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Published the first complete sequencing of the gap-free human genome

After more than two decades human genome project Celebrated as a scientific milestone, scientists finally got the job done. The first complete, gap-free human genome sequence has been published in a breakthrough that hopes to pave the way for new insights into health and what makes our species unique.

Dr Karen Mega, a scientist at the University of California, Santa Cruz who co-leads the international consortium behind the project, said: “These parts of the human genome that we haven’t been able to study for more than 20 years are important to study. our understanding of how the genome functions, genetic disease, human diversity, and evolution.”

To date, about 8% of the human genome has been lost, including large highly repetitive sequences, sometimes described as ‘junk DNA’. Although, in fact, this recurring section was omitted due to technical difficulties in the sequence, not just a lack of interest.

Sequencing the genome is something like breaking a book into chunks of text and then trying to rebuild the book by putting it back together. Text extensions that contain a lot of common or repetitive words and phrases can be more difficult to place than unique sections of text. New “length-read” sequencing technologies that decode large chunks of DNA at once – enough to capture multiple repetitions – have helped overcome this hurdle.

The scientists were able to simplify the puzzle further by using an unusual type of cell containing only DNA inherited from the father (most cells in the body contain two genomes – one from each parent). Together, these two advances enable the decoding of the more than 3 billion letters that make up the human genome.

“In the future, when a person’s genome is sequenced, we will be able to identify all the variants in their DNA and use that information to better guide healthcare,” said Dr. Adam Philippi, of the National Human Genome Research Institute in Maryland and co-chair of the coalition. “Really completing the sequencing of the human genome is like putting on new glasses. Now that we can see everything clearly, we are one step closer to understanding what it all means.”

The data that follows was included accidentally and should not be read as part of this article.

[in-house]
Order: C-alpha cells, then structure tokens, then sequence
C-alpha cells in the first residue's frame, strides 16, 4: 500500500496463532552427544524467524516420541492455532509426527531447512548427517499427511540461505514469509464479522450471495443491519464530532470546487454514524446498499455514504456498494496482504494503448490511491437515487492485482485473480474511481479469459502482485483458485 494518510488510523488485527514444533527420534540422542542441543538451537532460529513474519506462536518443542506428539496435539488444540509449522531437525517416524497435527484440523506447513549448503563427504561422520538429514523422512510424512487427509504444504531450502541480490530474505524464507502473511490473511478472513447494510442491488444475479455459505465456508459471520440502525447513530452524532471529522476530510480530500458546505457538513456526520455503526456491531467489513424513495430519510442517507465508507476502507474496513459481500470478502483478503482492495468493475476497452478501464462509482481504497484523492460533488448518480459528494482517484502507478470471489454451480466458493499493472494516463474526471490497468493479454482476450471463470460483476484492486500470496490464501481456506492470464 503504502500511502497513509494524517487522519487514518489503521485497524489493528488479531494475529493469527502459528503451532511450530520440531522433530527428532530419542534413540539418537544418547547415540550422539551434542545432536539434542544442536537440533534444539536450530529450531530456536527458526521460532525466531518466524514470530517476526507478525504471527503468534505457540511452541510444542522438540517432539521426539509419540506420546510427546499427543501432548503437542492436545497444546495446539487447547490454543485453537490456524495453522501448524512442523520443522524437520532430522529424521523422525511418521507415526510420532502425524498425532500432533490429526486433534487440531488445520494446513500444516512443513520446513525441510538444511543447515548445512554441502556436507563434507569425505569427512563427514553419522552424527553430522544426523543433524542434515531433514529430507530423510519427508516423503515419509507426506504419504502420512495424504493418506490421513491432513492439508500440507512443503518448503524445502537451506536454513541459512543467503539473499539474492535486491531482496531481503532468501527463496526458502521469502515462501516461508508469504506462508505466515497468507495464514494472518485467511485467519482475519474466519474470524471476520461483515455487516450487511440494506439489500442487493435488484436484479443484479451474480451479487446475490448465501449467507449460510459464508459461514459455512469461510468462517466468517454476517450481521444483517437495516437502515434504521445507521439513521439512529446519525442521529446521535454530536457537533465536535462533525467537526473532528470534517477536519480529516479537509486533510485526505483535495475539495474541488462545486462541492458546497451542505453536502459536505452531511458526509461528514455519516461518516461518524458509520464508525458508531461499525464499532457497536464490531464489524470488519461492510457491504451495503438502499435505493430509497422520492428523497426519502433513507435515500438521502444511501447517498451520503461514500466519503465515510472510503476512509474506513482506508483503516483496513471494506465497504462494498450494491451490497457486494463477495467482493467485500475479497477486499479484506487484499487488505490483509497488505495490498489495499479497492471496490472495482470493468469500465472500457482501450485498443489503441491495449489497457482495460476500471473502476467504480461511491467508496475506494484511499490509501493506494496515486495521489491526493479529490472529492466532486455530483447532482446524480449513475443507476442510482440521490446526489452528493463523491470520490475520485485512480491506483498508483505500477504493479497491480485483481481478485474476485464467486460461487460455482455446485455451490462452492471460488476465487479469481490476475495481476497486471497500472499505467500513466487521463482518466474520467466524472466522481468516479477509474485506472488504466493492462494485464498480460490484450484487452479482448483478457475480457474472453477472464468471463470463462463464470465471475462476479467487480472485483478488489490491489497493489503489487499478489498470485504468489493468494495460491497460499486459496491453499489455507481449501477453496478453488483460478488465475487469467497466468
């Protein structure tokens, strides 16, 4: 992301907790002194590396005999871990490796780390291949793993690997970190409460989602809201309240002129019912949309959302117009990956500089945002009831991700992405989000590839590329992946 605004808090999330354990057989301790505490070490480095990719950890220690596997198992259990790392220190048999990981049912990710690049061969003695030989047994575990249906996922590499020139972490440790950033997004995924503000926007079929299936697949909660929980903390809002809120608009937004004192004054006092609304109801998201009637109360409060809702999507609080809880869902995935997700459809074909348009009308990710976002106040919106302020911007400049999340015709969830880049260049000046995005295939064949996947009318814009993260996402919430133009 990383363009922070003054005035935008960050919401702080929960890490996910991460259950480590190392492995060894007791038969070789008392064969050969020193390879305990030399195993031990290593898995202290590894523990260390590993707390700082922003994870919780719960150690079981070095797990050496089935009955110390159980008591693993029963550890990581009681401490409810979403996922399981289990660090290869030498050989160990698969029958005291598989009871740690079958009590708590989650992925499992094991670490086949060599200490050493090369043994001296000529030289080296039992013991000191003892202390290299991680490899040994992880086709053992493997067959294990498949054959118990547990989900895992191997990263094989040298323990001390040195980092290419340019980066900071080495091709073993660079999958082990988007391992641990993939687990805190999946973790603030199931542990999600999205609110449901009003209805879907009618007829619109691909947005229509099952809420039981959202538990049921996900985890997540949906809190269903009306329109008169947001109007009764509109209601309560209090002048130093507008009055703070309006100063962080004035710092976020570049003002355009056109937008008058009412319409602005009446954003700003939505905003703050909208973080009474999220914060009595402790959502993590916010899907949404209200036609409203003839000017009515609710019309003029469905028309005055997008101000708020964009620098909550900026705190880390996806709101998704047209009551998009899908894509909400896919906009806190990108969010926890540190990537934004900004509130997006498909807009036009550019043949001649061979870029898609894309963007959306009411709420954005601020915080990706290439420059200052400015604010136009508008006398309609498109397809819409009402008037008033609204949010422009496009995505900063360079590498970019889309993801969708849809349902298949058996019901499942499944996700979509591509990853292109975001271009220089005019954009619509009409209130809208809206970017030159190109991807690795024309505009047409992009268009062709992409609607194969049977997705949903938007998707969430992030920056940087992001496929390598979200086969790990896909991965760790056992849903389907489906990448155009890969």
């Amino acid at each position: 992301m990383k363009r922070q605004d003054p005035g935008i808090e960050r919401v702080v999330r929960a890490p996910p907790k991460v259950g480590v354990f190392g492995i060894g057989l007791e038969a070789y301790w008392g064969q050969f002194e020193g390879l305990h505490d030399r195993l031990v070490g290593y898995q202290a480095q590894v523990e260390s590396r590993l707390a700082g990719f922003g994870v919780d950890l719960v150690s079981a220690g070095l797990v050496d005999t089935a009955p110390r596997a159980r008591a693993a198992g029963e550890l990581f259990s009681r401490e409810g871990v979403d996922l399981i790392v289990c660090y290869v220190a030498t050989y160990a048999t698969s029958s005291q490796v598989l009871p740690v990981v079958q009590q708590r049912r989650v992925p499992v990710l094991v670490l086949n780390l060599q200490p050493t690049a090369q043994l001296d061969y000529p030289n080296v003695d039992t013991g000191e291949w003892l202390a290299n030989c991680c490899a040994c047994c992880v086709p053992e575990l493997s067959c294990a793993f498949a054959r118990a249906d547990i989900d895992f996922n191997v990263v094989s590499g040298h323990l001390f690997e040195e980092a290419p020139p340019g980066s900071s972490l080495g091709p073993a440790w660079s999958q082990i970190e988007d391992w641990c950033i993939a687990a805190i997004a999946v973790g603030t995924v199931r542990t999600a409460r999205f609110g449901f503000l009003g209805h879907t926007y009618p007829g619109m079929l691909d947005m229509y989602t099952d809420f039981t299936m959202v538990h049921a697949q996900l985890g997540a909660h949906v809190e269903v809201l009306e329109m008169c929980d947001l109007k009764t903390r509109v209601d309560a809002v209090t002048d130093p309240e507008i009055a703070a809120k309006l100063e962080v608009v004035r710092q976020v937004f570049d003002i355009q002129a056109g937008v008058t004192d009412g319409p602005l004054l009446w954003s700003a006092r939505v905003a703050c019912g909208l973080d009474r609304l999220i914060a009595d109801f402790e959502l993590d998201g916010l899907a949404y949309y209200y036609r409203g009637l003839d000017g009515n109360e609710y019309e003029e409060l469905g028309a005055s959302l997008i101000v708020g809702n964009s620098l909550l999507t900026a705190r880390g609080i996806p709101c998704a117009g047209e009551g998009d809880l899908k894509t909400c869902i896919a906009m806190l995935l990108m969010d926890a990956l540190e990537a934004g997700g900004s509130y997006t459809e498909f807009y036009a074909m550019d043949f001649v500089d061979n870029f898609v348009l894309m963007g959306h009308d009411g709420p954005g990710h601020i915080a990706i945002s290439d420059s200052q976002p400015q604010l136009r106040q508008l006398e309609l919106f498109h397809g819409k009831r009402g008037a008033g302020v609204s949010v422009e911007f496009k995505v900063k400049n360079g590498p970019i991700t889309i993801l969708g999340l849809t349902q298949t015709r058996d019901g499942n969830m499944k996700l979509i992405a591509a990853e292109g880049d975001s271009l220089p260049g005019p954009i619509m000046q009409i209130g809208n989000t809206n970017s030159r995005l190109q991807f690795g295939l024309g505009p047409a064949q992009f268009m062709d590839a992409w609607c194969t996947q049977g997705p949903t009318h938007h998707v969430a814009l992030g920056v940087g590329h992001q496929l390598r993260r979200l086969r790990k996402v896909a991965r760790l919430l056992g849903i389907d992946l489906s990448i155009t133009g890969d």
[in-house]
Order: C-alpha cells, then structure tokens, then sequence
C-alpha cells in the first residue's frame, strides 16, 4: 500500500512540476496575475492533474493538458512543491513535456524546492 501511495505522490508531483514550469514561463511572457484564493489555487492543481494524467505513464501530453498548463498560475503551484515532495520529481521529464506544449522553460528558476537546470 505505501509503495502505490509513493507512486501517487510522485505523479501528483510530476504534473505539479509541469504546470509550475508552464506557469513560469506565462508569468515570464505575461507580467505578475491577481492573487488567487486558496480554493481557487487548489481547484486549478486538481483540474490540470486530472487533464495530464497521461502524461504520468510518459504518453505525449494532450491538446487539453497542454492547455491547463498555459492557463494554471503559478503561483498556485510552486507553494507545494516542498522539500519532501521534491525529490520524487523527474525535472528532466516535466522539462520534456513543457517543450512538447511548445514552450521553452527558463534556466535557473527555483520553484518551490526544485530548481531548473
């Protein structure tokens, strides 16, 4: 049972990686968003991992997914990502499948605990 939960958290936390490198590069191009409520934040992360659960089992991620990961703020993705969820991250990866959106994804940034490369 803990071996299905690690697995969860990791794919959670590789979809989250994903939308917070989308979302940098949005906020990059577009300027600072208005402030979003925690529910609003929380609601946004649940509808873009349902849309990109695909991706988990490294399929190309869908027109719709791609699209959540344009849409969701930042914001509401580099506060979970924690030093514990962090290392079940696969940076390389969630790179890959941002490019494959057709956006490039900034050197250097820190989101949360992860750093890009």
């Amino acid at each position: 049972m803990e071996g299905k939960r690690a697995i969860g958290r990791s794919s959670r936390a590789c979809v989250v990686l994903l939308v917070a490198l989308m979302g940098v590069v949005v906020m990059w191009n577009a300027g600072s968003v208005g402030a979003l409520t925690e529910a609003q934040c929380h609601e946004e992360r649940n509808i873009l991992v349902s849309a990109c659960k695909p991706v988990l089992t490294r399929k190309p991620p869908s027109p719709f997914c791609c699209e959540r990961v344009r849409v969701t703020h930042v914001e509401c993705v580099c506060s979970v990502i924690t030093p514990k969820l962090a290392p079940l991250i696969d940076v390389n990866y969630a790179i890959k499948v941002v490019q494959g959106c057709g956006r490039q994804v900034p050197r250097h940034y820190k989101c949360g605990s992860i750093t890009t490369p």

One area of ​​interest is that the parts of the genome that contain a lot of repetitive stretches are among the most diverse in human genetics. Variations within this region can also provide important clues about how our human ancestors underwent rapid evolutionary changes that led to more complex cognition.

This work is also likely to lead to a better understanding of the mysterious component of the genome known as the centromere. They are dense bundles of DNA that bind chromosomes together and play a role in cell division, but until now they were considered unplanned because they contain thousands of repeating sequences of DNA sequences.

The science behind the sequencing effort and some preliminary analyzes of new genomic regions is outlined in six research papers published in the journal to know.

“When we opened up this new section of the genome, we thought there would be genetic diversity that contributes to many different traits and disease risk,” said Rajiv McCoy, of Johns Hopkins University and co-author of the telomere-to-telomere (T2T) consortium. “There are aspects like, ‘We don’t know yet what we don’t know.’”

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